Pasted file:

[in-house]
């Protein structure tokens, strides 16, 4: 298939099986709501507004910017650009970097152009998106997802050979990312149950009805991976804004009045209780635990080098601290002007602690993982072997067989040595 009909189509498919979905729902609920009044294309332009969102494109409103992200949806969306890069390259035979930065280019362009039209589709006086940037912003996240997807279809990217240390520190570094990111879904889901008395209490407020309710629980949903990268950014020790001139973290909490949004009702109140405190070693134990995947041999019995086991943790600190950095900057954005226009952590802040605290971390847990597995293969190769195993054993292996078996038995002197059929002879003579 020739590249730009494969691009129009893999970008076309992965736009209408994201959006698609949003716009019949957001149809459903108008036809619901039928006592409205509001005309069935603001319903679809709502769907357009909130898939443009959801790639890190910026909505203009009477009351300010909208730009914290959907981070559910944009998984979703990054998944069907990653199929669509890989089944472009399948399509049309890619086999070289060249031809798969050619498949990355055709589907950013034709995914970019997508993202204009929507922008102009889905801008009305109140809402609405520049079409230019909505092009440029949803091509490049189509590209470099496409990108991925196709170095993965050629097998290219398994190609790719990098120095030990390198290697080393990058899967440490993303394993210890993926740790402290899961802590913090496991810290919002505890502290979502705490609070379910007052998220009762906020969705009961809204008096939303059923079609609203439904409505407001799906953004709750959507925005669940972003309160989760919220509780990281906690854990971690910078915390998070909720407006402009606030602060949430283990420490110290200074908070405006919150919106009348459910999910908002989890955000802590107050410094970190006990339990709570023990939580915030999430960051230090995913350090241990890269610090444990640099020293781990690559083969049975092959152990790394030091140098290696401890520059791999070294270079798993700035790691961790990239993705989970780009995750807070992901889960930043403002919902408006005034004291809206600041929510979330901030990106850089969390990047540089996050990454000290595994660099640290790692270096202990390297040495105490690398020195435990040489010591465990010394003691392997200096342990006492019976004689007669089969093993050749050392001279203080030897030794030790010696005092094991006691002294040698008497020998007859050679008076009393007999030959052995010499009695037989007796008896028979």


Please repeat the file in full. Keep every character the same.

[in-house]
């Protein structure tokens, strides 16, 4: 298939099986709501507004910017650009970097152009998106997802050979990312149950009805991976804004009045209780635990080098601290002007602690993982072997067989040595 009909189509498919979905729902609920009044294309332009969102494109409103992200949806969306890069390259035979930065280019362009039209589709006086940037912003996240997807279809990217240390520190570094990111879904889901008395209490407020309710629980949903990268950014020790001139973290909490949004009702109140405190070693134990995947041999019995086991943790600190950095900057954005226009952590802040605290971390847990597995293969190769195993054993292996078996038995002197059929002879003579 020739590249730009494969691009129009893999970008076309992965736009209408994201959006698609949003716009019949957001149809459903108008036809619901039928006592409205509001005309069935603001319903679809709502769907357009909130898939443009959801790639890190910026909505203009009477009351300010909208730009914290959907981070559910944009998984979703990054998944069907990653199929669509890989089944472009399948399509049309890619086999070289060249031809798969050619498949990355055709589907950013034709995914970019997508993202204009929507922008102009889905801008009305109140809402609405520049079409230019909505092009440029949803091509490049189509590209470099496409990108991925196709170095993965050629097998290219398994190609790719990098120095030990390198290697080393990058899967440490993303394993210890993926740790402290899961802590913090496991810290919002505890502290979502705490609070379910007052998220009762906020969705009961809204008096939303059923079609609203439904409505407001799906953004709750959507925005669940972003309160989760919220509780990281906690854990971690910078915390998070909720407006402009606030602060949430283990420490110290200074908070405006919150919106009348459910999910908002989890955000802590107050410094970190006990339990709570023990939580915030999430960051230090995913350090241990890269610090444990640099020293781990690559083969049975092959152990790394030091140098290696401890520059791999070294270079798993700035790691961790990239993705989970780009995750807070992901889960930043403002919902408006005034004291809206600041929510979330901030990106850089969390990047540089996050990454000290595994660099640290790692270096202990390297040495105490690398020195435990040489010591465990010394003691392997200096342990006492019976004689007669089969093993050749050392001279203080030897030794030790010696005092094991006691002294040698008497020998007859050679008076009393007999030959052995010499009695037989007796008896028979």